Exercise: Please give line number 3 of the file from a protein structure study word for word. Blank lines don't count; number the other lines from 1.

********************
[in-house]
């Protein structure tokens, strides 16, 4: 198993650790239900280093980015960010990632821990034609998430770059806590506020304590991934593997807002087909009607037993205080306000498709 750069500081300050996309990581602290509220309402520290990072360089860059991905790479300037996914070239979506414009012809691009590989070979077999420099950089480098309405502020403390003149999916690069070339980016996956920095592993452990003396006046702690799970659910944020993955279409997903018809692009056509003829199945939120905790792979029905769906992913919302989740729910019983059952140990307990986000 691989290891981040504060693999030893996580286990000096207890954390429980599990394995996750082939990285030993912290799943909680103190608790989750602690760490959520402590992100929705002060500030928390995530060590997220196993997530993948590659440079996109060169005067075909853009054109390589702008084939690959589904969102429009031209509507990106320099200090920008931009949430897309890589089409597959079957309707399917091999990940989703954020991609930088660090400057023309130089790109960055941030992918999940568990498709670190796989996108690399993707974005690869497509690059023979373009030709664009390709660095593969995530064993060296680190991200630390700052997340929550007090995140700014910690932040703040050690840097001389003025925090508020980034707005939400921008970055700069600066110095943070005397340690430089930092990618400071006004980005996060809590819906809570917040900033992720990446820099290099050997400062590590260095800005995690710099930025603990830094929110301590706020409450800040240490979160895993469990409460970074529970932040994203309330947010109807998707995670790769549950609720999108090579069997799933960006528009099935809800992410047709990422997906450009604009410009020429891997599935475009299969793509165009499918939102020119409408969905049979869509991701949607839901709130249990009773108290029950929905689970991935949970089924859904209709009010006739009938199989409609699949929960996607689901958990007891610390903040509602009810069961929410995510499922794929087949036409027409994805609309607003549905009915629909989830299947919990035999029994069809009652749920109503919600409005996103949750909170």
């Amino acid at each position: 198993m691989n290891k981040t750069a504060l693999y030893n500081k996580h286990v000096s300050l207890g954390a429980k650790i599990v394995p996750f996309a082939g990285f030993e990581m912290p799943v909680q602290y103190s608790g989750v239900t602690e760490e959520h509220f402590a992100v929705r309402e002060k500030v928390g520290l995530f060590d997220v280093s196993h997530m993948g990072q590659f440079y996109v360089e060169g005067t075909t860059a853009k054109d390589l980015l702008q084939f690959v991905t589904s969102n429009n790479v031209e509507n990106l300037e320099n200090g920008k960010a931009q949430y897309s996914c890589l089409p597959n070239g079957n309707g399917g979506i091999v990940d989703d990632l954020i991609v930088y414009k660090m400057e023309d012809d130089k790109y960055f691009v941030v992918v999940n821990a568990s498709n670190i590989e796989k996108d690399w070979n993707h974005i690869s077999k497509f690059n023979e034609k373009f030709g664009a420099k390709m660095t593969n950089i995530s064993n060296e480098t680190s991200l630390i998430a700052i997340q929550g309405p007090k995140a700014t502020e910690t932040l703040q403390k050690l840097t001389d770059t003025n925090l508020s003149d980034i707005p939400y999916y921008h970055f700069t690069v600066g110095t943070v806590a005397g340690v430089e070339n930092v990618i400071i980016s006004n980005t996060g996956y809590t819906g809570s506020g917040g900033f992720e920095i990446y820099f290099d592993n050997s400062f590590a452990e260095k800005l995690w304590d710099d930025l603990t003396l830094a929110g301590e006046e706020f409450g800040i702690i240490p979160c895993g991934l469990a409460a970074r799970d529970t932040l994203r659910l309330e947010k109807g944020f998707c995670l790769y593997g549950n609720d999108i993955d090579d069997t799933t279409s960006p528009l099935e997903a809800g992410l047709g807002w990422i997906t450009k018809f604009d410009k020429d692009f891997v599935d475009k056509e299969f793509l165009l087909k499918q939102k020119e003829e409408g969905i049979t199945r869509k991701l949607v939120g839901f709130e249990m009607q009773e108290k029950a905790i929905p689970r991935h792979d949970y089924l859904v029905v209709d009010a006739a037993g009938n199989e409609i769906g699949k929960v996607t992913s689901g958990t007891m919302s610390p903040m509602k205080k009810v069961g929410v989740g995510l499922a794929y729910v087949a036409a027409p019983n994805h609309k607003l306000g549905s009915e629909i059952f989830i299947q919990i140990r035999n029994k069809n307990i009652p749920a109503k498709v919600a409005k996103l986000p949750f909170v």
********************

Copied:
């Amino acid at each position: 198993m691989n290891k981040t750069a504060l693999y030893n500081k996580h286990v000096s300050l207890g954390a429980k650790i599990v394995p996750f996309a082939g990285f030993e990581m912290p799943v909680q602290y103190s608790g989750v239900t602690e760490e959520h509220f402590a992100v929705r309402e002060k500030v928390g520290l995530f060590d997220v280093s196993h997530m993948g990072q590659f440079y996109v360089e060169g005067t075909t860059a853009k054109d390589l980015l702008q084939f690959v991905t589904s969102n429009n790479v031209e509507n990106l300037e320099n200090g920008k960010a931009q949430y897309s996914c890589l089409p597959n070239g079957n309707g399917g979506i091999v990940d989703d990632l954020i991609v930088y414009k660090m400057e023309d012809d130089k790109y960055f691009v941030v992918v999940n821990a568990s498709n670190i590989e796989k996108d690399w070979n993707h974005i690869s077999k497509f690059n023979e034609k373009f030709g664009a420099k390709m660095t593969n950089i995530s064993n060296e480098t680190s991200l630390i998430a700052i997340q929550g309405p007090k995140a700014t502020e910690t932040l703040q403390k050690l840097t001389d770059t003025n925090l508020s003149d980034i707005p939400y999916y921008h970055f700069t690069v600066g110095t943070v806590a005397g340690v430089e070339n930092v990618i400071i980016s006004n980005t996060g996956y809590t819906g809570s506020g917040g900033f992720e920095i990446y820099f290099d592993n050997s400062f590590a452990e260095k800005l995690w304590d710099d930025l603990t003396l830094a929110g301590e006046e706020f409450g800040i702690i240490p979160c895993g991934l469990a409460a970074r799970d529970t932040l994203r659910l309330e947010k109807g944020f998707c995670l790769y593997g549950n609720d999108i993955d090579d069997t799933t279409s960006p528009l099935e997903a809800g992410l047709g807002w990422i997906t450009k018809f604009d410009k020429d692009f891997v599935d475009k056509e299969f793509l165009l087909k499918q939102k020119e003829e409408g969905i049979t199945r869509k991701l949607v939120g839901f709130e249990m009607q009773e108290k029950a905790i929905p689970r991935h792979d949970y089924l859904v029905v209709d009010a006739a037993g009938n199989e409609i769906g699949k929960v996607t992913s689901g958990t007891m919302s610390p903040m509602k205080k009810v069961g929410v989740g995510l499922a794929y729910v087949a036409a027409p019983n994805h609309k607003l306000g549905s009915e629909i059952f989830i299947q919990i140990r035999n029994k069809n307990i009652p749920a109503k498709v919600a409005k996103l986000p949750f909170v």